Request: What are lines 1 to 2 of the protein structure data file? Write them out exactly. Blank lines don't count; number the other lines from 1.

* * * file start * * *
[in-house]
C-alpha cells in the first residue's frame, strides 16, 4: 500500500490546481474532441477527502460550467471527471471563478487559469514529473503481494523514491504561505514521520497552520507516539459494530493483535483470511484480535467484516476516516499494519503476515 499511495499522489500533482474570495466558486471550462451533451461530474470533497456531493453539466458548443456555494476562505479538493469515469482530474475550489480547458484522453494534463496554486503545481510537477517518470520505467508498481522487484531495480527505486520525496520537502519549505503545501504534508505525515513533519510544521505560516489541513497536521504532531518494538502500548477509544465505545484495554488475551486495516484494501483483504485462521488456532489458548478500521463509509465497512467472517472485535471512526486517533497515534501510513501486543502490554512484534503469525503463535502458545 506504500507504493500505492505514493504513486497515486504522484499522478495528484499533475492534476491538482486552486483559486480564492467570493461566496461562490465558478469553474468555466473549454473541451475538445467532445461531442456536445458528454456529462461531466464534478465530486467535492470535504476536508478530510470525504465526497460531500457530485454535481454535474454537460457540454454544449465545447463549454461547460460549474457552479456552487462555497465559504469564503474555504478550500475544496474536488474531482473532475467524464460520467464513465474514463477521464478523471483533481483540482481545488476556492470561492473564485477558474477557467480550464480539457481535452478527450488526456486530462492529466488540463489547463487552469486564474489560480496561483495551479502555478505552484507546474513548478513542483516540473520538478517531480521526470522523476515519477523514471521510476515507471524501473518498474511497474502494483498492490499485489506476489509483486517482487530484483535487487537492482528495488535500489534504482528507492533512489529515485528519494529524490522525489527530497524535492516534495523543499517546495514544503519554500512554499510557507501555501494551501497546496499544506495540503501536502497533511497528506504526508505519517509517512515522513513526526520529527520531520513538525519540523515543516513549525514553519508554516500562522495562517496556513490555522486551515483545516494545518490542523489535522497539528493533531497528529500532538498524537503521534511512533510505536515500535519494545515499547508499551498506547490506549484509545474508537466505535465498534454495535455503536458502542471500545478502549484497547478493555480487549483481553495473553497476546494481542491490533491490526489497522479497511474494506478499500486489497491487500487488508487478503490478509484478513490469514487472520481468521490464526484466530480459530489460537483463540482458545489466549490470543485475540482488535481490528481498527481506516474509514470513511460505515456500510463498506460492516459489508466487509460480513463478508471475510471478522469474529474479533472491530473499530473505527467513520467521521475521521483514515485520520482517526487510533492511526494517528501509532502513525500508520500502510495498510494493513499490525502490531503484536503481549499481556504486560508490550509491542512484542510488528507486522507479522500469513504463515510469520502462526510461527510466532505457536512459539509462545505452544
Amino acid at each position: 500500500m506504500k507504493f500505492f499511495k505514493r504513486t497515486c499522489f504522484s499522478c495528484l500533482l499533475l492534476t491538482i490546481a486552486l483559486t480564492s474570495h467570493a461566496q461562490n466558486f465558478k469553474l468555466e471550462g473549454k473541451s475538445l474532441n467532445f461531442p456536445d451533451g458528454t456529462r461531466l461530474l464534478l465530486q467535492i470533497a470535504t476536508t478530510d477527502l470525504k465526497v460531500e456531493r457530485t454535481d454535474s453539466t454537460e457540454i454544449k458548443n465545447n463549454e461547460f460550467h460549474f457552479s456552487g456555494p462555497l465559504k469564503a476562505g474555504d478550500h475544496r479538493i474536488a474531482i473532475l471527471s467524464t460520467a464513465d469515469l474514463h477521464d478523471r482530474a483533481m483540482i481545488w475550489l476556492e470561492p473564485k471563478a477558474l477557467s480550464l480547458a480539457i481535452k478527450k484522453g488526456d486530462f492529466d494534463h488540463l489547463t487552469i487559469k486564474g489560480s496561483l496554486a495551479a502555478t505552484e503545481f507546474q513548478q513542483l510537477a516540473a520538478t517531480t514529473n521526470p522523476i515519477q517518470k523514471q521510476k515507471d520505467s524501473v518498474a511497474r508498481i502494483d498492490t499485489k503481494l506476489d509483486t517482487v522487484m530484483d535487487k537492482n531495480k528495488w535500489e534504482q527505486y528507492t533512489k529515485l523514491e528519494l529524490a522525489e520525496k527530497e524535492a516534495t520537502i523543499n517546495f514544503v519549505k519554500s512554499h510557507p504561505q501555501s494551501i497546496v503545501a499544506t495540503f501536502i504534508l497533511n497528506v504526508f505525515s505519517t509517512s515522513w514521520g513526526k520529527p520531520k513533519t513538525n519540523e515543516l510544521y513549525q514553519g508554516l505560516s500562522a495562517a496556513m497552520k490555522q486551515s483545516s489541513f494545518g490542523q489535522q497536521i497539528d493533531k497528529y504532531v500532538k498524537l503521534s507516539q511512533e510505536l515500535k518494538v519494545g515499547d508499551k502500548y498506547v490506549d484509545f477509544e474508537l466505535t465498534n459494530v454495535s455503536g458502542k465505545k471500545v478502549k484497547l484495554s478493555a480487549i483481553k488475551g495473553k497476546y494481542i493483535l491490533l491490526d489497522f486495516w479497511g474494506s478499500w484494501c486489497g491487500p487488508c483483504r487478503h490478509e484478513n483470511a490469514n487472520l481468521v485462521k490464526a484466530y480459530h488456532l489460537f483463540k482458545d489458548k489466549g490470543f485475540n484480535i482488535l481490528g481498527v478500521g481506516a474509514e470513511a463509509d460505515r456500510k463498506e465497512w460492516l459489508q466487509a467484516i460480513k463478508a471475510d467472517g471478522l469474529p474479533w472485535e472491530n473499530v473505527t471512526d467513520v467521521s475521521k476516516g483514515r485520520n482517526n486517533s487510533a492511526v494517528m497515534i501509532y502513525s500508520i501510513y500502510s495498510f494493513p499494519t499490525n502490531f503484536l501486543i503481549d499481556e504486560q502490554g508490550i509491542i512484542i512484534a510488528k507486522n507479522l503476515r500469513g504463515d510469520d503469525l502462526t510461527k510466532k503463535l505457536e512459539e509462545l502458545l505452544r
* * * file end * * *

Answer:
[in-house]
C-alpha cells in the first residue's frame, strides 16, 4: 500500500490546481474532441477527502460550467471527471471563478487559469514529473503481494523514491504561505514521520497552520507516539459494530493483535483470511484480535467484516476516516499494519503476515 499511495499522489500533482474570495466558486471550462451533451461530474470533497456531493453539466458548443456555494476562505479538493469515469482530474475550489480547458484522453494534463496554486503545481510537477517518470520505467508498481522487484531495480527505486520525496520537502519549505503545501504534508505525515513533519510544521505560516489541513497536521504532531518494538502500548477509544465505545484495554488475551486495516484494501483483504485462521488456532489458548478500521463509509465497512467472517472485535471512526486517533497515534501510513501486543502490554512484534503469525503463535502458545 506504500507504493500505492505514493504513486497515486504522484499522478495528484499533475492534476491538482486552486483559486480564492467570493461566496461562490465558478469553474468555466473549454473541451475538445467532445461531442456536445458528454456529462461531466464534478465530486467535492470535504476536508478530510470525504465526497460531500457530485454535481454535474454537460457540454454544449465545447463549454461547460460549474457552479456552487462555497465559504469564503474555504478550500475544496474536488474531482473532475467524464460520467464513465474514463477521464478523471483533481483540482481545488476556492470561492473564485477558474477557467480550464480539457481535452478527450488526456486530462492529466488540463489547463487552469486564474489560480496561483495551479502555478505552484507546474513548478513542483516540473520538478517531480521526470522523476515519477523514471521510476515507471524501473518498474511497474502494483498492490499485489506476489509483486517482487530484483535487487537492482528495488535500489534504482528507492533512489529515485528519494529524490522525489527530497524535492516534495523543499517546495514544503519554500512554499510557507501555501494551501497546496499544506495540503501536502497533511497528506504526508505519517509517512515522513513526526520529527520531520513538525519540523515543516513549525514553519508554516500562522495562517496556513490555522486551515483545516494545518490542523489535522497539528493533531497528529500532538498524537503521534511512533510505536515500535519494545515499547508499551498506547490506549484509545474508537466505535465498534454495535455503536458502542471500545478502549484497547478493555480487549483481553495473553497476546494481542491490533491490526489497522479497511474494506478499500486489497491487500487488508487478503490478509484478513490469514487472520481468521490464526484466530480459530489460537483463540482458545489466549490470543485475540482488535481490528481498527481506516474509514470513511460505515456500510463498506460492516459489508466487509460480513463478508471475510471478522469474529474479533472491530473499530473505527467513520467521521475521521483514515485520520482517526487510533492511526494517528501509532502513525500508520500502510495498510494493513499490525502490531503484536503481549499481556504486560508490550509491542512484542510488528507486522507479522500469513504463515510469520502462526510461527510466532505457536512459539509462545505452544